Sri Lankan president orders inquiry after protester dies in police firing; several policemen injured in clashes
Assuring protestors that their right to peaceful protest won't be hindered, President Rajapaksa said in a tweet on Wednesday, "@SL_PoliceMedia [Sri Lankan Police] will carry out an impartial and transparent inquiry re [regarding] the incident at Rambukkana which led to the tragedy for which I'm deeply saddened."
Tension has been growing in crisis-hit Sri Lanka after at least one protester died and over two dozen were injured when police opened fire on them, prompting President Gotabaya Rajapaksa to order an inquiry into the incident after facing criticism from different quarters.
The island country of 22 million, which has been witnessing sustained protests in capital Colombo and its suburbs amid the worst severe economic crisis seen in decades, saw its first casualty on Tuesday when police opened live ammunition in the central town of Rambukkana, roughly 100 km northeast of the capital Colombo. Clashes erupted when police tried to clear a key railway line that was being blocked by the protestors who started pelting stones at police personnel, said police spokesman Nalin Thalduwa.“To control the situation, police fired at the protesters,” he added.
Several policemen were also injured in the clashes.
Assuring protestors that their right to peaceful protest won't be hindered, President Rajapaksa said in a tweet on Wednesday, "@SL_PoliceMedia [Sri Lankan Police] will carry out an impartial and transparent inquiry re [regarding] the incident at Rambukkana which led to the tragedy for which I'm deeply saddened." He also urged the citizens to refrain from violence while protesting.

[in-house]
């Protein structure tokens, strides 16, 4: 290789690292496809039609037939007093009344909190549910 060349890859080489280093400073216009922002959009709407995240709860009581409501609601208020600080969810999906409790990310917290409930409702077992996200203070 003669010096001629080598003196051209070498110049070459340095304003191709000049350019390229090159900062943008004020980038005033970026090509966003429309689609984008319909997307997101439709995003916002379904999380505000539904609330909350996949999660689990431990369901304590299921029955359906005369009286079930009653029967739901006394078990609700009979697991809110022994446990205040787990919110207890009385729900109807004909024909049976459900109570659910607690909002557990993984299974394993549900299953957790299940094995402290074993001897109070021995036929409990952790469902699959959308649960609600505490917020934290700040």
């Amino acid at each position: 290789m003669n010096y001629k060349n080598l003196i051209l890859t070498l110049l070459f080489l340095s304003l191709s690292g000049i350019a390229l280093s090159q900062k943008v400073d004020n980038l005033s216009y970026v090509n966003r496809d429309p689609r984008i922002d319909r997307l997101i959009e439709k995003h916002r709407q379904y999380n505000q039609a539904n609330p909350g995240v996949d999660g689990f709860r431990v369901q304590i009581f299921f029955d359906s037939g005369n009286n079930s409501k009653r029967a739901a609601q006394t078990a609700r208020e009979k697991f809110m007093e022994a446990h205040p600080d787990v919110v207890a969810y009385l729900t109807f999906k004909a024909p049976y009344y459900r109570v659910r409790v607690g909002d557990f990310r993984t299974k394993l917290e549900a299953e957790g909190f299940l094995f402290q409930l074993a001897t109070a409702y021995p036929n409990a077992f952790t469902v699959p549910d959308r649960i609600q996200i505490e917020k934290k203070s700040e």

Condoling the death of the victim, the country’s Public Security Minister Prasanna Ranatunga said, “Government only intends to protect protectors and the general public from harm and it is the duty of the police to intervene when protestors inconvenience the everyday public activities.”
Opposition parties have condemned the police action, accusing the government led by President Rajapaksa of resorting to a “cruel and inhumane” approach toward peaceful protestors demanding his resignation and that of his brother, Prime Minister Mahinda Rajapaksa. Both have not responded so far to the protesters' demands.
The US Embassy and the EU have also condemned the use of force.
“The EU in Sri Lanka deplores the loss of life and injuries after the Rambukkana events. Any violence has to be condemned and the EU reiterates the need for restraint from both authorities and demonstrators. EU encourages all parties to find political solutions to the current crisis,” the EU mission in Sri Lanka said in a tweet.
Significantly, Namal Rajapaksa, son of Prime Minister Mahinda Rajapaksa and a former minister, has urged both authorities and protestors not to give in to violence.
“Whichever side we are in, we must all agree that violence isn’t the way to solve anything! Our country has seen enough! We must protect peace at all cost,” Namal, who resigned from the cabinet earlier this month, said on Twitter.